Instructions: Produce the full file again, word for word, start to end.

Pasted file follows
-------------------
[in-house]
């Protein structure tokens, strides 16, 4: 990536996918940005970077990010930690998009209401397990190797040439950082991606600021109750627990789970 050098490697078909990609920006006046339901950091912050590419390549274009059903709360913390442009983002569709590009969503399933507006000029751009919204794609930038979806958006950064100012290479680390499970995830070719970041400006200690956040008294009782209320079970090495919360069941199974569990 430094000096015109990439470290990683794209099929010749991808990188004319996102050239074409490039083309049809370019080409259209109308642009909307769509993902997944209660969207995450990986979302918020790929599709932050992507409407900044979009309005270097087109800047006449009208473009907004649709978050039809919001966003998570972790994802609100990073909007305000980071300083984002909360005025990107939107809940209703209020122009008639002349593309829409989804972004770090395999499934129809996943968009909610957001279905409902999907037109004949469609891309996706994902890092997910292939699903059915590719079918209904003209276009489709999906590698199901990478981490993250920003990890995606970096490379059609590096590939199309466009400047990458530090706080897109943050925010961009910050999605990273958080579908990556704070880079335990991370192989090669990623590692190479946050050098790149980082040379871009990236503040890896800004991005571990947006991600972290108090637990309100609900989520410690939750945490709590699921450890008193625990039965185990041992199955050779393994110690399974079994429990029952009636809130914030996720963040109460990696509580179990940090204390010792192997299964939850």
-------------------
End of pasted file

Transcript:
[in-house]
């Protein structure tokens, strides 16, 4: 990536996918940005970077990010930690998009209401397990190797040439950082991606600021109750627990789970 050098490697078909990609920006006046339901950091912050590419390549274009059903709360913390442009983002569709590009969503399933507006000029751009919204794609930038979806958006950064100012290479680390499970995830070719970041400006200690956040008294009782209320079970090495919360069941199974569990 430094000096015109990439470290990683794209099929010749991808990188004319996102050239074409490039083309049809370019080409259209109308642009909307769509993902997944209660969207995450990986979302918020790929599709932050992507409407900044979009309005270097087109800047006449009208473009907004649709978050039809919001966003998570972790994802609100990073909007305000980071300083984002909360005025990107939107809940209703209020122009008639002349593309829409989804972004770090395999499934129809996943968009909610957001279905409902999907037109004949469609891309996706994902890092997910292939699903059915590719079918209904003209276009489709999906590698199901990478981490993250920003990890995606970096490379059609590096590939199309466009400047990458530090706080897109943050925010961009910050999605990273958080579908990556704070880079335990991370192989090669990623590692190479946050050098790149980082040379871009990236503040890896800004991005571990947006991600972290108090637990309100609900989520410690939750945490709590699921450890008193625990039965185990041992199955050779393994110690399974079994429990029952009636809130914030996720963040109460990696509580179990940090204390010792192997299964939850």